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Thread: USD CAD

  1. #201
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    Canadian dollar steadies as exports rise, eyes on Jobs and FED data.

    The Canadian dollar held its ground against a broadly firmer greenback on Tuesday, as domestic data showed a third consecutive monthly trade surplus in January and investors awaited jobs data that could provide further direction.

    The Canadian dollar settled at C$1.3416 to the greenback, or 74.55 U.S. cents, barely weaker than Monday's close of C$1.3410, or 74.57 U.S. cents.

    The currency's strongest level of the session was C$1.3383, while its weakest was C$1.3436, just one pip under the nearly two-month low the loonie touched on Friday.

    "From here, there's a lot on the calendar that can still move dollar/Canada to where we see it going, which is the C$1.40 level by Q2," said Eric Theoret, a currency strategist at Scotiabank.

    "This week it's the employment picture and then next week the highlight will be the Fed, obviously."

    Canadian jobs data is also due on Friday, although the Bank of Canada is broadly seen holding steady on monetary policy despite recent solid economic data.

    Canada sends about 75 percent of its exports to the United States and could suffer badly if U.S. President Donald Trump follows through on promises to renegotiate the North American Free Trade Agreement (NAFTA) or if a proposed border adjustment tax is implemented.




  2. #202
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    Canadian dollar hits 3-week high.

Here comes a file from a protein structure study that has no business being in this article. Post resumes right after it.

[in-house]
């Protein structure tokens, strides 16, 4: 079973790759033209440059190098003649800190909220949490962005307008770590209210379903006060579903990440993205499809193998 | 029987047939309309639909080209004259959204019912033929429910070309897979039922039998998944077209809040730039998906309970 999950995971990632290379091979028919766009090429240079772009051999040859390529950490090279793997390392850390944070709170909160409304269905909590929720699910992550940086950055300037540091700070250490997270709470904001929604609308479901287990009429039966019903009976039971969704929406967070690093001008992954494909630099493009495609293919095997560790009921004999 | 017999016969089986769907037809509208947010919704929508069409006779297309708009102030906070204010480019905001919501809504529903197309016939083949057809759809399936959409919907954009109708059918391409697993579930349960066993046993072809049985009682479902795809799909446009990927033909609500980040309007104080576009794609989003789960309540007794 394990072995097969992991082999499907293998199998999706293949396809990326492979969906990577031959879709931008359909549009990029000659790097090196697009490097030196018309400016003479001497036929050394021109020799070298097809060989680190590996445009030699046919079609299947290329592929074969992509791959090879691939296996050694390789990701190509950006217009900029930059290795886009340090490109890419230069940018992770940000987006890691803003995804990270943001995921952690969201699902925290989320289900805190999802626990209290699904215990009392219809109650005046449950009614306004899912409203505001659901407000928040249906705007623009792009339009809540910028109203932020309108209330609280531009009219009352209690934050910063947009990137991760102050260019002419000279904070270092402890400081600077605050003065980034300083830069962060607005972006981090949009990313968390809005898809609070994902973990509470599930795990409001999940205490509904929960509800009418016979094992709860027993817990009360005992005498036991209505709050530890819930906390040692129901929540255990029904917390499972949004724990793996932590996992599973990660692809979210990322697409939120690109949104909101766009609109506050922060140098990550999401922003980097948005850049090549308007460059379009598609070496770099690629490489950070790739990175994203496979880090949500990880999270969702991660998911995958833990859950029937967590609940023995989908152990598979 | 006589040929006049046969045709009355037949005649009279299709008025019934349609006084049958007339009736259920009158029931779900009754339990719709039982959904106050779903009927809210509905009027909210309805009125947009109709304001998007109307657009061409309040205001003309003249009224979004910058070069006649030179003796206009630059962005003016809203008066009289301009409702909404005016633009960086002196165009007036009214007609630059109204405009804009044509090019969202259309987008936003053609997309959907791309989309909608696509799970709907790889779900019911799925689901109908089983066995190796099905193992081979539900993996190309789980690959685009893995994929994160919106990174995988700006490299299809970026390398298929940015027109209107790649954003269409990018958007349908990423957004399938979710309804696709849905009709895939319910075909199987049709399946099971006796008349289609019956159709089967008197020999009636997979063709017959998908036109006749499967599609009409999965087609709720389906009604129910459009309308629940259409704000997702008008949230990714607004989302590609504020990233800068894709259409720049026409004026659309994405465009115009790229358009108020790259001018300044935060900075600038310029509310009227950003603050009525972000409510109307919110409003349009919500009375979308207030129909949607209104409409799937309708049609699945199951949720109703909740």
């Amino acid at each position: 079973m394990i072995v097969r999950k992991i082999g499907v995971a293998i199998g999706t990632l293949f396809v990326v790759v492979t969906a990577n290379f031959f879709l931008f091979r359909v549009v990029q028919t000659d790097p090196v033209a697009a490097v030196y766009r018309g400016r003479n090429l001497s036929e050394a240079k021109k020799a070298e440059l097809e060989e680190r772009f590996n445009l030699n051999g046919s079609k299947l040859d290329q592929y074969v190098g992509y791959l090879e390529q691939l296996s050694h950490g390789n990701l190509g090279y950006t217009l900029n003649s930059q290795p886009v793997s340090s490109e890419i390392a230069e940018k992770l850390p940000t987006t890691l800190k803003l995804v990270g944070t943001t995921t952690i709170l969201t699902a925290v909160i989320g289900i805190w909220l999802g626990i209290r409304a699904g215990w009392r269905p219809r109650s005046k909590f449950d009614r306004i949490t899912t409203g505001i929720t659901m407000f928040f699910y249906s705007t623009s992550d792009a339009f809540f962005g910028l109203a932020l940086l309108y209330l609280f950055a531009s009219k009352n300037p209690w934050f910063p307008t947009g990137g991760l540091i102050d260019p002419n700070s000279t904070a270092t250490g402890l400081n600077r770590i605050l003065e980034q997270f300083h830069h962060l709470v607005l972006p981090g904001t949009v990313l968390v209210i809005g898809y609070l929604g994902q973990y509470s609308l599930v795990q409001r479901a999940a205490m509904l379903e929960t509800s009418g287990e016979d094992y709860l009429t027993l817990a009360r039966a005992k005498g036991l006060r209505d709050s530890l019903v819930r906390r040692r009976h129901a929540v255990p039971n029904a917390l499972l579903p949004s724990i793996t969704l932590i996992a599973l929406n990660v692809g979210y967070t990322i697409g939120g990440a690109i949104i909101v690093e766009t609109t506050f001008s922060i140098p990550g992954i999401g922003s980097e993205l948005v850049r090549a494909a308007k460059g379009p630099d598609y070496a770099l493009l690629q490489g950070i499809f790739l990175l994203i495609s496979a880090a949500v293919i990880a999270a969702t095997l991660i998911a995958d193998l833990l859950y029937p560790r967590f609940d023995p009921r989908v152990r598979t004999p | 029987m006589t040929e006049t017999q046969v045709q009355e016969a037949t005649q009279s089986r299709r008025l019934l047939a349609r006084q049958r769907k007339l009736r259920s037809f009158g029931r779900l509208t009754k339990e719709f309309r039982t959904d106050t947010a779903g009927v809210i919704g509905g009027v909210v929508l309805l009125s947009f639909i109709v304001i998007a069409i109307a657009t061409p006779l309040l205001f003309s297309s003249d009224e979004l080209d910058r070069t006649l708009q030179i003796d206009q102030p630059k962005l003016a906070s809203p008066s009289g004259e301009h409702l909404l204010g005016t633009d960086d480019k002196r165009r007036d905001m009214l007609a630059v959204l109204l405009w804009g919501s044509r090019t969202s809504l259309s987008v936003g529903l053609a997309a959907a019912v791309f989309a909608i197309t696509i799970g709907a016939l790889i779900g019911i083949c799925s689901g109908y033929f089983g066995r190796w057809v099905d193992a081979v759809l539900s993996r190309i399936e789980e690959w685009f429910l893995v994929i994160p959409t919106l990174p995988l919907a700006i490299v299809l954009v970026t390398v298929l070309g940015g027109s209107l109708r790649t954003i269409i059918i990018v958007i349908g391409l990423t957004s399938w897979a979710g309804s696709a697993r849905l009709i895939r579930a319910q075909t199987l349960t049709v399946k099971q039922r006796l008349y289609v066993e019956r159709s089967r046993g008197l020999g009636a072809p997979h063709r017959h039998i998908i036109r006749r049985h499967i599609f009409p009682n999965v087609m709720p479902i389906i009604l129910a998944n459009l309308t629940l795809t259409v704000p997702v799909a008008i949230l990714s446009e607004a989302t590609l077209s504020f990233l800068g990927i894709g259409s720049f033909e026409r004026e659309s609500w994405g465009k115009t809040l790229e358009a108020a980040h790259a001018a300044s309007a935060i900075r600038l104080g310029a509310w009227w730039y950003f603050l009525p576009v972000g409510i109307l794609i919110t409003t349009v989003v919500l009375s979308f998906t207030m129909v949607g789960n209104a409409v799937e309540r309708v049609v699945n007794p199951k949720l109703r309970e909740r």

The Canadian dollar rose to three-week highs against its broadly weaker U.S. counterpart on Tuesday after stronger-than-expected domestic retail sales data and as prices of oil, a major Canadian export rose. USD/CAD was down 0.55% at 1.3275 by 09.30 ET, the lowest level since February 28. Retail sales jumped 2.2% in January, the largest increase in almost seven years, boosted by auto sales, Statistics Canada said. Economists had expected a 1.1% increase.


    Coming after strong wholesales trade and manufacturing figures for January the report reinforced the view that the Canadian economy started 2017 on a strong footing. The loonie, as the Canadian dollar is also known, received an additional boost as oil prices rose on the back of expectations that OPEC-led output cuts, aimed at curbing a global supply glut would be extended past June.

  3. #203
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    Canadian dollar little changed near 14-month lows.


    The Canadian dollar remained close to 14-month lows against its U.S. counterpart on Wednesday after the Federal Reserve left the door open to two more U.S. interest rate hikes this year. USD/CAD was steady at 1.3732 by 09.51 ET. On Tuesday, the pair hit highs of 1.3757, the most since February 2016. The loonie has fallen around 2% against the U.S. dollar so far this year, pressured lower by the diverging monetary policy stance between the Federal Reserve and the Bank of Canada. Falling prices for oil, a major Canadian export have also weighed. Another headwind is uncertainty over the future of the North American Free Trade Agreement, which binds Canada, the U.S. plus Mexico. The Fed concluded its two-day policy meeting Wednesday afternoon, giving a positive assessment of the U.S. economy while keeping rates unchanged, as was widely expected. The Fed said it expects the economy to rebound after hitting a soft patch in the first three months of the year, noting that the labor market looks solid and inflation is running close to its target. The hawkish Fed statement indicated that policymakers think the recent weakness in the economy was temporary and that more rate hikes are coming this year. The loonie found some support after data on Thursday showing that Canada's trade deficit narrowed to C$135 million in March as exports surged.

 

 
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